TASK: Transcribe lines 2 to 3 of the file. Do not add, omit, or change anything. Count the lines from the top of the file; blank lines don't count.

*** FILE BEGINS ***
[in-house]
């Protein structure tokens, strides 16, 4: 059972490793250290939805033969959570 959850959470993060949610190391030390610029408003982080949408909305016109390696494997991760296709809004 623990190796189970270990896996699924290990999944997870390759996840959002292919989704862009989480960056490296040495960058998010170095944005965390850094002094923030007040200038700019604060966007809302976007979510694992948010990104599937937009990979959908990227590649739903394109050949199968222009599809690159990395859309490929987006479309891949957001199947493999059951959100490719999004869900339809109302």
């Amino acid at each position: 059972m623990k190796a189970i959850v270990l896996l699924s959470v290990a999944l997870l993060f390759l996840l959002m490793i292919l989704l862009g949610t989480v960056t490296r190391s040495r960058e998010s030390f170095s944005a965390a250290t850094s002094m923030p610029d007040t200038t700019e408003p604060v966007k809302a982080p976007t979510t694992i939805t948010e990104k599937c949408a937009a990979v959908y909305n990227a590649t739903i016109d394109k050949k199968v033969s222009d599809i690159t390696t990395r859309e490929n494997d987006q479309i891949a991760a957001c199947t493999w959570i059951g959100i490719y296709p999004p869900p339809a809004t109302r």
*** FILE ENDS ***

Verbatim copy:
């Protein structure tokens, strides 16, 4: 059972490793250290939805033969959570 959850959470993060949610190391030390610029408003982080949408909305016109390696494997991760296709809004 623990190796189970270990896996699924290990999944997870390759996840959002292919989704862009989480960056490296040495960058998010170095944005965390850094002094923030007040200038700019604060966007809302976007979510694992948010990104599937937009990979959908990227590649739903394109050949199968222009599809690159990395859309490929987006479309891949957001199947493999059951959100490719999004869900339809109302």
């Amino acid at each position: 059972m623990k190796a189970i959850v270990l896996l699924s959470v290990a999944l997870l993060f390759l996840l959002m490793i292919l989704l862009g949610t989480v960056t490296r190391s040495r960058e998010s030390f170095s944005a965390a250290t850094s002094m923030p610029d007040t200038t700019e408003p604060v966007k809302a982080p976007t979510t694992i939805t948010e990104k599937c949408a937009a990979v959908y909305n990227a590649t739903i016109d394109k050949k199968v033969s222009d599809i690159t390696t990395r859309e490929n494997d987006q479309i891949a991760a957001c199947t493999w959570i059951g959100i490719y296709p999004p869900p339809a809004t109302r």